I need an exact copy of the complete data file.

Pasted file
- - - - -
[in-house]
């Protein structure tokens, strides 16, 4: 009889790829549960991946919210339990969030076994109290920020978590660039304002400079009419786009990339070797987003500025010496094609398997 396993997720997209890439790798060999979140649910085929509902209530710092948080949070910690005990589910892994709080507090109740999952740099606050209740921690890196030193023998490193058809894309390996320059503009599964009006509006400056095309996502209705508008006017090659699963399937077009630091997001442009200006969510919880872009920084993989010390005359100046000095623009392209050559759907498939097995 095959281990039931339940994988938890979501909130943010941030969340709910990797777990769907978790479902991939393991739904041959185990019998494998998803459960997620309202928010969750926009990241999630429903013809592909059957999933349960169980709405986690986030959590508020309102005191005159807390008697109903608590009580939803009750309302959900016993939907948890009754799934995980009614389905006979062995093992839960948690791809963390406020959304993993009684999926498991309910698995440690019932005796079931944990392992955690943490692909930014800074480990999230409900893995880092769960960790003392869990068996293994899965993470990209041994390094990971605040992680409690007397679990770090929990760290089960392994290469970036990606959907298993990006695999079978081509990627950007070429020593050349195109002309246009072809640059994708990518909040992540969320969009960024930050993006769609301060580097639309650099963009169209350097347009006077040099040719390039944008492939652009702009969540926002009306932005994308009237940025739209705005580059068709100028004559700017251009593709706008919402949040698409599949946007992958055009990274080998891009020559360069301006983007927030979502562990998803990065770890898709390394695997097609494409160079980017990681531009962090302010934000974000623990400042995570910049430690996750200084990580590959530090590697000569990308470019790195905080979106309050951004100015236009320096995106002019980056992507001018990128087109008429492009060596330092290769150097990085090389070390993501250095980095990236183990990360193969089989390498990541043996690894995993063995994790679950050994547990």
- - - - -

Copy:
[in-house]
């Protein structure tokens, strides 16, 4: 009889790829549960991946919210339990969030076994109290920020978590660039304002400079009419786009990339070797987003500025010496094609398997 396993997720997209890439790798060999979140649910085929509902209530710092948080949070910690005990589910892994709080507090109740999952740099606050209740921690890196030193023998490193058809894309390996320059503009599964009006509006400056095309996502209705508008006017090659699963399937077009630091997001442009200006969510919880872009920084993989010390005359100046000095623009392209050559759907498939097995 095959281990039931339940994988938890979501909130943010941030969340709910990797777990769907978790479902991939393991739904041959185990019998494998998803459960997620309202928010969750926009990241999630429903013809592909059957999933349960169980709405986690986030959590508020309102005191005159807390008697109903608590009580939803009750309302959900016993939907948890009754799934995980009614389905006979062995093992839960948690791809963390406020959304993993009684999926498991309910698995440690019932005796079931944990392992955690943490692909930014800074480990999230409900893995880092769960960790003392869990068996293994899965993470990209041994390094990971605040992680409690007397679990770090929990760290089960392994290469970036990606959907298993990006695999079978081509990627950007070429020593050349195109002309246009072809640059994708990518909040992540969320969009960024930050993006769609301060580097639309650099963009169209350097347009006077040099040719390039944008492939652009702009969540926002009306932005994308009237940025739209705005580059068709100028004559700017251009593709706008919402949040698409599949946007992958055009990274080998891009020559360069301006983007927030979502562990998803990065770890898709390394695997097609494409160079980017990681531009962090302010934000974000623990400042995570910049430690996750200084990580590959530090590697000569990308470019790195905080979106309050951004100015236009320096995106002019980056992507001018990128087109008429492009060596330092290769150097990085090389070390993501250095980095990236183990990360193969089989390498990541043996690894995993063995994790679950050994547990």